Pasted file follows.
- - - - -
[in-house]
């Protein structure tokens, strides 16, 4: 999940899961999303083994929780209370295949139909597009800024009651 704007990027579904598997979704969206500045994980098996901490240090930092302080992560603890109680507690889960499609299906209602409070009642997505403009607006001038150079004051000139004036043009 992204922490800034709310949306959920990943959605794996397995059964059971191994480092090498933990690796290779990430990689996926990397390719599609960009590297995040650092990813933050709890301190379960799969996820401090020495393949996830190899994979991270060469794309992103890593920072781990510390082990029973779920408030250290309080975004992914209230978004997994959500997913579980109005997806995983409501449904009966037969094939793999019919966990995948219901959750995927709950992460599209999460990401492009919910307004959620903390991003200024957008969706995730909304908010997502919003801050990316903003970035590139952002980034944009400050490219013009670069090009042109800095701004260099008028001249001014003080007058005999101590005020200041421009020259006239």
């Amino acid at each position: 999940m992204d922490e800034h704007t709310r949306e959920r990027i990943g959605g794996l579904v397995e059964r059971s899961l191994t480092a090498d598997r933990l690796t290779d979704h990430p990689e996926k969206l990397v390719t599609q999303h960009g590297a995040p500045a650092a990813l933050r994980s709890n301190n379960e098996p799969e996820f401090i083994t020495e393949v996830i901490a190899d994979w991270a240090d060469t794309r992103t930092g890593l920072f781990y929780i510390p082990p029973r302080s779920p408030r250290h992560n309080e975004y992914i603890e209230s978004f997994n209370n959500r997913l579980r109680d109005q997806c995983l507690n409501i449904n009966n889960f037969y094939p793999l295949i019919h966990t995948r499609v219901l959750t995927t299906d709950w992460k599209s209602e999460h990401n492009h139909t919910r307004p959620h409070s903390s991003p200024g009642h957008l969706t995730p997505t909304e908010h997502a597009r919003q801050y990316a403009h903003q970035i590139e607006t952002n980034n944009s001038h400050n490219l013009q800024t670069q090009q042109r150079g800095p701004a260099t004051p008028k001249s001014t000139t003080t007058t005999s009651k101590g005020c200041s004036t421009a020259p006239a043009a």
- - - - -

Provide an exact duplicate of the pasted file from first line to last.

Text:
[in-house]
């Protein structure tokens, strides 16, 4: 999940899961999303083994929780209370295949139909597009800024009651 704007990027579904598997979704969206500045994980098996901490240090930092302080992560603890109680507690889960499609299906209602409070009642997505403009607006001038150079004051000139004036043009 992204922490800034709310949306959920990943959605794996397995059964059971191994480092090498933990690796290779990430990689996926990397390719599609960009590297995040650092990813933050709890301190379960799969996820401090020495393949996830190899994979991270060469794309992103890593920072781990510390082990029973779920408030250290309080975004992914209230978004997994959500997913579980109005997806995983409501449904009966037969094939793999019919966990995948219901959750995927709950992460599209999460990401492009919910307004959620903390991003200024957008969706995730909304908010997502919003801050990316903003970035590139952002980034944009400050490219013009670069090009042109800095701004260099008028001249001014003080007058005999101590005020200041421009020259006239």
């Amino acid at each position: 999940m992204d922490e800034h704007t709310r949306e959920r990027i990943g959605g794996l579904v397995e059964r059971s899961l191994t480092a090498d598997r933990l690796t290779d979704h990430p990689e996926k969206l990397v390719t599609q999303h960009g590297a995040p500045a650092a990813l933050r994980s709890n301190n379960e098996p799969e996820f401090i083994t020495e393949v996830i901490a190899d994979w991270a240090d060469t794309r992103t930092g890593l920072f781990y929780i510390p082990p029973r302080s779920p408030r250290h992560n309080e975004y992914i603890e209230s978004f997994n209370n959500r997913l579980r109680d109005q997806c995983l507690n409501i449904n009966n889960f037969y094939p793999l295949i019919h966990t995948r499609v219901l959750t995927t299906d709950w992460k599209s209602e999460h990401n492009h139909t919910r307004p959620h409070s903390s991003p200024g009642h957008l969706t995730p997505t909304e908010h997502a597009r919003q801050y990316a403009h903003q970035i590139e607006t952002n980034n944009s001038h400050n490219l013009q800024t670069q090009q042109r150079g800095p701004a260099t004051p008028k001249s001014t000139t003080t007058t005999s009651k101590g005020c200041s004036t421009a020259p006239a043009a």